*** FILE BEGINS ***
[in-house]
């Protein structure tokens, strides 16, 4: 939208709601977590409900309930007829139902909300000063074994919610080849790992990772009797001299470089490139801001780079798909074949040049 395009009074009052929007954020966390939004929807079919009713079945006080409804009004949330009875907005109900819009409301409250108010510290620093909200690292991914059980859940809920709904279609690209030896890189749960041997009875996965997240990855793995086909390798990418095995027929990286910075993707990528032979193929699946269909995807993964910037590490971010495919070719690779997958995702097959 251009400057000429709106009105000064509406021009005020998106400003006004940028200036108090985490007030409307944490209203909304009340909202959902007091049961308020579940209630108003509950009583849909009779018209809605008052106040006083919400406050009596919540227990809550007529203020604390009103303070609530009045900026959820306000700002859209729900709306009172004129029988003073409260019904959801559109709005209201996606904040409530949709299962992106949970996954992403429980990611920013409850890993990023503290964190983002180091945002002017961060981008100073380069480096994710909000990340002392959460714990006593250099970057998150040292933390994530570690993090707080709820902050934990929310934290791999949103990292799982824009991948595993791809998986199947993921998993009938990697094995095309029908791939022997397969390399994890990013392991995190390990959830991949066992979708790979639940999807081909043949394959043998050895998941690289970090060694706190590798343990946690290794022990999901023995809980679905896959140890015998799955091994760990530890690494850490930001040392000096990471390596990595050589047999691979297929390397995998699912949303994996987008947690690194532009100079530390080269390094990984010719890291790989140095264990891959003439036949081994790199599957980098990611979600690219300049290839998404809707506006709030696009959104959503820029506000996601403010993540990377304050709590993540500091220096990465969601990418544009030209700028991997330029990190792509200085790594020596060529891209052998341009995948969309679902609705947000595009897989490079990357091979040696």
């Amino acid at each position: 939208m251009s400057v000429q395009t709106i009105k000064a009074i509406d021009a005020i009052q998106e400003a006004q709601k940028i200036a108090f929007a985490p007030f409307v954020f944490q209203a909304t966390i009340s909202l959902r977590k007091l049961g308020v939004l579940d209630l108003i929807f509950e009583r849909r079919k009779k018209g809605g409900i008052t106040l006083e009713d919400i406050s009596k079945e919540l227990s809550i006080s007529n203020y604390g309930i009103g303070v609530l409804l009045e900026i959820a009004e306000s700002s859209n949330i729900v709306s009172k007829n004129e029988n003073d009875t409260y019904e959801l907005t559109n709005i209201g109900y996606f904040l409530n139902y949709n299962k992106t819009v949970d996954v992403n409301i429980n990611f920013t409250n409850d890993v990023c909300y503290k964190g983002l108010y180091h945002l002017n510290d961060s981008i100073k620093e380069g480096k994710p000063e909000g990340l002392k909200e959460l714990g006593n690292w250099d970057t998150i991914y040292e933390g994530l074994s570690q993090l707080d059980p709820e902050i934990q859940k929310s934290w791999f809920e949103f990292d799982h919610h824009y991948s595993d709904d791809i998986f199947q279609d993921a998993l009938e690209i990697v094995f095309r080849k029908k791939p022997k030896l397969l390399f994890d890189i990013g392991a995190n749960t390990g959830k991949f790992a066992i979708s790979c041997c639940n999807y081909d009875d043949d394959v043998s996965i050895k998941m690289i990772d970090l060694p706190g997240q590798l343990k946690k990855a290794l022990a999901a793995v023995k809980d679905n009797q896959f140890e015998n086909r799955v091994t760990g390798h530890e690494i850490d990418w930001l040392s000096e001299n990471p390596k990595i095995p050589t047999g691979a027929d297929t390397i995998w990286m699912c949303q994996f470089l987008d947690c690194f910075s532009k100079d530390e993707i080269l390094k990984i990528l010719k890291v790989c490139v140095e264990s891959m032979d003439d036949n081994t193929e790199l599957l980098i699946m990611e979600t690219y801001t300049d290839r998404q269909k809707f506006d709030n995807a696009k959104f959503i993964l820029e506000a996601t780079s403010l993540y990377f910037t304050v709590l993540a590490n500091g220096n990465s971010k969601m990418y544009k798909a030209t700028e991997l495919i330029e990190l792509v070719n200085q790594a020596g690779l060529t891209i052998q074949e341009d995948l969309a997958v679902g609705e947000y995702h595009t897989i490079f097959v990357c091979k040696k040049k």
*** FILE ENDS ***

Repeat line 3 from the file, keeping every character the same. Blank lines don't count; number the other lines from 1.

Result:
């Amino acid at each position: 939208m251009s400057v000429q395009t709106i009105k000064a009074i509406d021009a005020i009052q998106e400003a006004q709601k940028i200036a108090f929007a985490p007030f409307v954020f944490q209203a909304t966390i009340s909202l959902r977590k007091l049961g308020v939004l579940d209630l108003i929807f509950e009583r849909r079919k009779k018209g809605g409900i008052t106040l006083e009713d919400i406050s009596k079945e919540l227990s809550i006080s007529n203020y604390g309930i009103g303070v609530l409804l009045e900026i959820a009004e306000s700002s859209n949330i729900v709306s009172k007829n004129e029988n003073d009875t409260y019904e959801l907005t559109n709005i209201g109900y996606f904040l409530n139902y949709n299962k992106t819009v949970d996954v992403n409301i429980n990611f920013t409250n409850d890993v990023c909300y503290k964190g983002l108010y180091h945002l002017n510290d961060s981008i100073k620093e380069g480096k994710p000063e909000g990340l002392k909200e959460l714990g006593n690292w250099d970057t998150i991914y040292e933390g994530l074994s570690q993090l707080d059980p709820e902050i934990q859940k929310s934290w791999f809920e949103f990292d799982h919610h824009y991948s595993d709904d791809i998986f199947q279609d993921a998993l009938e690209i990697v094995f095309r080849k029908k791939p022997k030896l397969l390399f994890d890189i990013g392991a995190n749960t390990g959830k991949f790992a066992i979708s790979c041997c639940n999807y081909d009875d043949d394959v043998s996965i050895k998941m690289i990772d970090l060694p706190g997240q590798l343990k946690k990855a290794l022990a999901a793995v023995k809980d679905n009797q896959f140890e015998n086909r799955v091994t760990g390798h530890e690494i850490d990418w930001l040392s000096e001299n990471p390596k990595i095995p050589t047999g691979a027929d297929t390397i995998w990286m699912c949303q994996f470089l987008d947690c690194f910075s532009k100079d530390e993707i080269l390094k990984i990528l010719k890291v790989c490139v140095e264990s891959m032979d003439d036949n081994t193929e790199l599957l980098i699946m990611e979600t690219y801001t300049d290839r998404q269909k809707f506006d709030n995807a696009k959104f959503i993964l820029e506000a996601t780079s403010l993540y990377f910037t304050v709590l993540a590490n500091g220096n990465s971010k969601m990418y544009k798909a030209t700028e991997l495919i330029e990190l792509v070719n200085q790594a020596g690779l060529t891209i052998q074949e341009d995948l969309a997958v679902g609705e947000y995702h595009t897989i490079f097959v990357c091979k040696k040049k």